Just click on the one you want for a larger graphic and right click or (CTRL + click) to save and print.

My kids have certain chores they do every morning and I'm adding on a small one: tidying the main bathroom every day. It's not my mess in there. I've made a list for tidying their rooms and for the new bathroom job loosely based again on the lists Narrowback Slacker posted regarding the Momentum Optimization Project.

Again, just click on the black and white lists below and save or print. I also printed them out on coloured paper just for fun.

a free printable checklist for tidying bathroom daily

a free printable checklist for tidying bedroom daily

I love the idea behind this and I'm hoping it sticks in our house.

What are your requirements for screen time for your kids?

Monday, July 13, 2015

Beyond The Cherokee Trail by Lisa Carter

Book review of Beyond The Cherokee Trail by Lisa Carter (Abingdon Press) by papertapepins

180 years may not be long enough to heal the wounds of the past…

When Linden Birchfield arrives in the Snowbird Cherokee community to organize the 180th commemoration of the Trail of Tears, she runs head on—literally—into arrogant former army sniper Walker Crowe. A descendant of the Cherokee who evaded deportation by hiding in the rugged Snowbird Mountains, Walker believes no good can result from stirring up the animosity with the white Appalachian residents whose ancestors looted the tribal lands so long ago.

Though at odds over the commemoration, Linden and Walker must unite against an unseen threat to derail the festival. Together they face an enemy whose implacable hatred can be traced to the events of the Trail, a dark chapter in America’s westward expansion. When called to resurrect his sniper abilities, Walker must thwart the enemy who threatens the modern-day inhabitants of tiny Cartridge Cove—and targets the woman who has captured his heart.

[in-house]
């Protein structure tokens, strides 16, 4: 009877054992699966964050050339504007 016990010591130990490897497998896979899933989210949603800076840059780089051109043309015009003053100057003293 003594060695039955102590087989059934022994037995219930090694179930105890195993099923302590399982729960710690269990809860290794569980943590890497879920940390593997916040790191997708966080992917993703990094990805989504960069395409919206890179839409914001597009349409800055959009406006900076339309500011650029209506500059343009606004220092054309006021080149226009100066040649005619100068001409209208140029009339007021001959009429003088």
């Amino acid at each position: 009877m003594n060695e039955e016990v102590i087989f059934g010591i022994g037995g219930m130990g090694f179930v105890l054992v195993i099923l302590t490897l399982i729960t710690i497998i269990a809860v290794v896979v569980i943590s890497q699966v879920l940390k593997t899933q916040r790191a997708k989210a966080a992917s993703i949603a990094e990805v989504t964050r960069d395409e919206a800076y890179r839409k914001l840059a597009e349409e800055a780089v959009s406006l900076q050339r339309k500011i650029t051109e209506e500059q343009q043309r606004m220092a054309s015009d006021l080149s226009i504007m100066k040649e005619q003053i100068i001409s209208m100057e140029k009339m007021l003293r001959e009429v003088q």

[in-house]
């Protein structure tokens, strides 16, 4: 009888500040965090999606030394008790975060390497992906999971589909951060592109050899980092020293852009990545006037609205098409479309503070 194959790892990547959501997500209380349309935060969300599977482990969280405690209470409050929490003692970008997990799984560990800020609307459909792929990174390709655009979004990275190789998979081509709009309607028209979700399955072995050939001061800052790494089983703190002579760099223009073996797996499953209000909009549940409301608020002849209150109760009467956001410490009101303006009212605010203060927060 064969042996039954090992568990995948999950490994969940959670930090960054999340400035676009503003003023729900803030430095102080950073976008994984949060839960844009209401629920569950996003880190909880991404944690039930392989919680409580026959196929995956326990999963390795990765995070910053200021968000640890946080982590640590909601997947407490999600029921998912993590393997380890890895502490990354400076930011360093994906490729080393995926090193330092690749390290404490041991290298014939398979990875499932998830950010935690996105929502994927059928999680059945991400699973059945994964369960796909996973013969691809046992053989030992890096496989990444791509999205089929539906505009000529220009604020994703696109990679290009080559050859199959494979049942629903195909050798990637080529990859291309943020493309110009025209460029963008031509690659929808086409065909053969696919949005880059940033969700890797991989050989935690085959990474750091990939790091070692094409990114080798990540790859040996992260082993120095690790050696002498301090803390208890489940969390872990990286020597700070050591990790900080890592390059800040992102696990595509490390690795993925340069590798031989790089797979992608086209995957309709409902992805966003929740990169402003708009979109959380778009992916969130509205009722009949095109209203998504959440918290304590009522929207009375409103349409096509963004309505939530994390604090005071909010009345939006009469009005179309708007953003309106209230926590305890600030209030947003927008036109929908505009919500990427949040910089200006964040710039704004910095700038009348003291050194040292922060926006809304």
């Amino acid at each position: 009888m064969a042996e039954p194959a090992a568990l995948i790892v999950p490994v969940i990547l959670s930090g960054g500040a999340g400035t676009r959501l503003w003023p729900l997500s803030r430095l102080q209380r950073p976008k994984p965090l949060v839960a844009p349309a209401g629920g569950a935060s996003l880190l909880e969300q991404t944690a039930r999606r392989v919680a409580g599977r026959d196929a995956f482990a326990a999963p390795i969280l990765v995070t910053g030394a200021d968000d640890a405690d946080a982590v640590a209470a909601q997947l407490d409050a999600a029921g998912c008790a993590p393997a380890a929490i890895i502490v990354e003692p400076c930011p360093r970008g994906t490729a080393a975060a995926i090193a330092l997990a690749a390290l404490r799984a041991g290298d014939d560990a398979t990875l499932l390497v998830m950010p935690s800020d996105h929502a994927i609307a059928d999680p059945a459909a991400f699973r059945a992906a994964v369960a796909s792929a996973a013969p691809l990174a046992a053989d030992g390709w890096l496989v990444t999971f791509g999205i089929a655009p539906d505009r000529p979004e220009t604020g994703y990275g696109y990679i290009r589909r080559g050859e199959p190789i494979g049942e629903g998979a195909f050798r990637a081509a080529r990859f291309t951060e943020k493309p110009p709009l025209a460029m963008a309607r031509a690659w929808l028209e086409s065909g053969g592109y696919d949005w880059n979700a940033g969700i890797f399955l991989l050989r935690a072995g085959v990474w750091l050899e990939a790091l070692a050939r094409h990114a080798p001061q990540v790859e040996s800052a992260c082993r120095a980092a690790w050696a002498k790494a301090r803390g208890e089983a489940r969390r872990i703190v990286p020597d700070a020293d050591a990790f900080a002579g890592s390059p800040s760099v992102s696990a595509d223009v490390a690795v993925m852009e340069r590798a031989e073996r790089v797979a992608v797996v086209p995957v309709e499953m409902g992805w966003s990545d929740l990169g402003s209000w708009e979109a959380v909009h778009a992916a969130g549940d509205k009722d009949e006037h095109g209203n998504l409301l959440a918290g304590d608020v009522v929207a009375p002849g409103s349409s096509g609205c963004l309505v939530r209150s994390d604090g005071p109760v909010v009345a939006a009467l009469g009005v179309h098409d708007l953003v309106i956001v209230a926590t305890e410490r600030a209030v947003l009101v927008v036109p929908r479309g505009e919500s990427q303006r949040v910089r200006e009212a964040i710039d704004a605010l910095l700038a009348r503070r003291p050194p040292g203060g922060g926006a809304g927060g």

This is my favourite hands down of Lisa Carter's books so far.  I have a few reasons for this, such as for the story, which is present day blended every chapter or so with an 1800's storyline telling first hand the story of the Trail of Tears. This is a method I often find irritating but it was done top notch here and I was equally invested in both stories. I really appreciated the deeper themes woven in dealing with grief and fear, and finding your home not in a place or family but ultimately in God who is the only one who will never fail you.

Linden Birchfield is attempting to run away from her troubled past and has landed in Cartridge Cove to live with her Gran who is turning an old family home into a B&B and she has also been hired to organized the 180th anniversary of Trail Where We Cried. I didn't know what the Trail of Tears was or about the Cherokee being forced from their homes and land in the 1800s in vast numbers and forcibly marched west so I learned a lot from reading the historic side of this.

Walker Crowe has come home to Cartridge Cove after an overseas stint as an Army sniper. He's finding it difficult to readjust to society and finds it easier to hide away at his tree farm. He is opposed to the commemoration, not wanting to dredge up old prejudices and hurts between the white Appalachians and the Cherokee who descended from those who escaped the forced march and returned home. As a leader in the community however, he is appointed to liaison with Linden, and help her win over some of the older generation.

Beyond The Cherokee Trail is a well written story, rich with history and makes you think deeper than you may have expected to, but it is not slow nor does it drag at any point. I was not tempted to skip ahead a few pages, or breeze over the sermon (there are none), you know how that can be. It's fantastic, add this one to your reading list!

I received this ebook from Abingdon Press and Netgalley for the purpose of an honest review. My opinion is my own. Thank you Abingdon Press!

About the Author

Lisa Carter is the author of Carolina Reckoning and Aloha Rose, and a writer and teacher whose articles have appeared in FamilyFun, Thriving Family, MomSense, and Christian Parenting Today. She is a frequent speaker and vocalist at women’s ministry events and has taught at the collegiate, high school, and middle school levels. Lisa is a member of ACFW, RWA and Sisters in Crime. When she isn't writing, Lisa enjoys traveling, quilting, and researching her next romantic adventure. She and her husband have two daughters and make their home in Raleigh, North Carolina. Visit her online at